NEWARK, Delaware (WPVI) -- The University of Delaware has announced its first reported case of monkeypox on campus just days before students move in this weekend.
University officials said in a notice Wednesday that an employee has been diagnosed with the disease. The employee is currently isolating and recovering at home.
The university is working with the Delaware Division of Public Health to notify those who may have had close contact.
"The University will continue to monitor the situation and encourages all members of the UD community to stay apprised of ways to reduce their risk of contracting monkeypox," officials said.
The notice went on to read:
"Monkeypox is a disease caused by a virus in the Poxvirus family, and it can cause fever, swollen lymph nodes and a rash. It is spread through close contact, including prolonged intimate face-to-face contact and skin-to-skin contact when a rash is present. It is contagious from the time symptoms begin until the rash has healed and new skin has formed, which can take two to four weeks.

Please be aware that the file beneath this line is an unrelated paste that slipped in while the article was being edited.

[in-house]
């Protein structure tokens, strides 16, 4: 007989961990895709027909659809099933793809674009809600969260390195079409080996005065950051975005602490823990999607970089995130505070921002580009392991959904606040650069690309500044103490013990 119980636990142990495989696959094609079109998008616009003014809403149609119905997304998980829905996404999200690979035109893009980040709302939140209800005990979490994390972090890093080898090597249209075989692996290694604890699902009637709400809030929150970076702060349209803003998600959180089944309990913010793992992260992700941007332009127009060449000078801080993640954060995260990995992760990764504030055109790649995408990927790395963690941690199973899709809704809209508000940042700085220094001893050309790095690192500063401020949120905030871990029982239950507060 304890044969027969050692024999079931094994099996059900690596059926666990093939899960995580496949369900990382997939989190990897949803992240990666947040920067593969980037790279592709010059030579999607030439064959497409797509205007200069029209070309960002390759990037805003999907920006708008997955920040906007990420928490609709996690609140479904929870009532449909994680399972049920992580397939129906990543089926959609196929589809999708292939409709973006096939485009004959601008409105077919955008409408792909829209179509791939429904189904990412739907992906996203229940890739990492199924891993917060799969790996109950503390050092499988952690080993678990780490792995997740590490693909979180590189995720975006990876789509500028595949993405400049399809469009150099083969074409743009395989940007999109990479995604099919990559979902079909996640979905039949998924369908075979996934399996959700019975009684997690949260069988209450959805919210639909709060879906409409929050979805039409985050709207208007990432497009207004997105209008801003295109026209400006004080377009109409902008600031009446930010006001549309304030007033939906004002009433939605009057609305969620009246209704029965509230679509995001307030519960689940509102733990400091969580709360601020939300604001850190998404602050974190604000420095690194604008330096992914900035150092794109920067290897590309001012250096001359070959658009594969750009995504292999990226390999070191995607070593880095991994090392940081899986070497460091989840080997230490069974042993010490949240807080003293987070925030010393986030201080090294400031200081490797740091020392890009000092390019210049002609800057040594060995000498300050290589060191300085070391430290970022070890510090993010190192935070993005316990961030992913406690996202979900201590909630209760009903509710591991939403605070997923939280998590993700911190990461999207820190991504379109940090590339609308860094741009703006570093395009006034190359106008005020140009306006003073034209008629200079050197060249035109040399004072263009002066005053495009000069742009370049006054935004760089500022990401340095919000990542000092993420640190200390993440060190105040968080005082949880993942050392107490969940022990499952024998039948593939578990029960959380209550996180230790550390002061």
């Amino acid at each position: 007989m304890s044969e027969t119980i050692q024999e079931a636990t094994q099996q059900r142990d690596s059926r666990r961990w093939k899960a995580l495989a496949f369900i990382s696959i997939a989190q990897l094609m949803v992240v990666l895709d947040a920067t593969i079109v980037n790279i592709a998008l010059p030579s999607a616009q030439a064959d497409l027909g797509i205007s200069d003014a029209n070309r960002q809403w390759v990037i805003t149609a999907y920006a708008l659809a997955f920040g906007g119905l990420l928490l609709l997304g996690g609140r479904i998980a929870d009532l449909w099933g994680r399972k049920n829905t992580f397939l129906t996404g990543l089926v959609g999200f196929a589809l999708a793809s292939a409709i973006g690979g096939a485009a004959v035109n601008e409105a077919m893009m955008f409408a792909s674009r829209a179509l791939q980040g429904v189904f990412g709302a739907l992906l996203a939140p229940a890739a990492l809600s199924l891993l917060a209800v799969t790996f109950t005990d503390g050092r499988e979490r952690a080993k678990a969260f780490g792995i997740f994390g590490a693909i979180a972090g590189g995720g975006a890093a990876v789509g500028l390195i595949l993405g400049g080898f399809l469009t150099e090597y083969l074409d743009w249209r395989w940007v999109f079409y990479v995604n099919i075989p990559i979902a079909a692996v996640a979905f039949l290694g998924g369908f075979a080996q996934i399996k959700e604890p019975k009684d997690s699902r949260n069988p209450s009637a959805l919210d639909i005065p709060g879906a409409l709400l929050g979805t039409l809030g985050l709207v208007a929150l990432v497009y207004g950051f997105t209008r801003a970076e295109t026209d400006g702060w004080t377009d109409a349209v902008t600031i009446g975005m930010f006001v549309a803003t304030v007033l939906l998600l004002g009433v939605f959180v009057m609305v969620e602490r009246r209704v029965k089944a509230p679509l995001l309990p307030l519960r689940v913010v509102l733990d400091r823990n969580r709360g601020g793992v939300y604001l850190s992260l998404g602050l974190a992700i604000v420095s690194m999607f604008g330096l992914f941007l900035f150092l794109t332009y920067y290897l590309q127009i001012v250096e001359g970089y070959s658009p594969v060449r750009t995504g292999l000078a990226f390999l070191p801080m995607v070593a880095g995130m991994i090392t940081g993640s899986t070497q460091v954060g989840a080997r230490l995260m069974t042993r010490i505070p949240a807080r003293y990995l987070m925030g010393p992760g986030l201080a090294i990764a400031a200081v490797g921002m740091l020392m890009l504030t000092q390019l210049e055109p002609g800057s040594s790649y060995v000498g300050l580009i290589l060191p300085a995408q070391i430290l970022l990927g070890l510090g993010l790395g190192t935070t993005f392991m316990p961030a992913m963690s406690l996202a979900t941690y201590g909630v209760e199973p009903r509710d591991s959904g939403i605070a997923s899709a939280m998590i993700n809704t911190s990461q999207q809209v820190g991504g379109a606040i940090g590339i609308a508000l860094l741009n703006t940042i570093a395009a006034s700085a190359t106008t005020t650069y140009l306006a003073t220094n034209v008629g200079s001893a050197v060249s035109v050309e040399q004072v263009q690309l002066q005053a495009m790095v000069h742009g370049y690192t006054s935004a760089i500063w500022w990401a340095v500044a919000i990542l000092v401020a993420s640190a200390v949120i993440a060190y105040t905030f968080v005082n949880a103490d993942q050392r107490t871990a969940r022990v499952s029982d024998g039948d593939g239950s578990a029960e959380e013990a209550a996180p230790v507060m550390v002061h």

It is important to note that monkeypox is much different than COVID-19. It does not spread before symptoms start, by casual contact or by being in the same space as someone with monkeypox. Transmission primarily requires prolonged intimate face-to-face contact or skin-to-skin contact with an individual when symptoms are present."
Some students say they are concerned.
"We're all close to each other in dorms," said freshman Leo McTarggart.
"I took a Covid-19 vaccine. I would take one for monkeypox," added masters student Charles Chifamba.
The university issued a health advisory to the campus about monkeypox on Aug. 19. In the advisory, officials announced a dedicated website for monkeypox information and resources.
Officials said the notice was designed to make the campus community aware of the disease's appearance in the area and steps that can be taken to reduce the risk of contracting it.
"Additional cases will not be announced," the university said.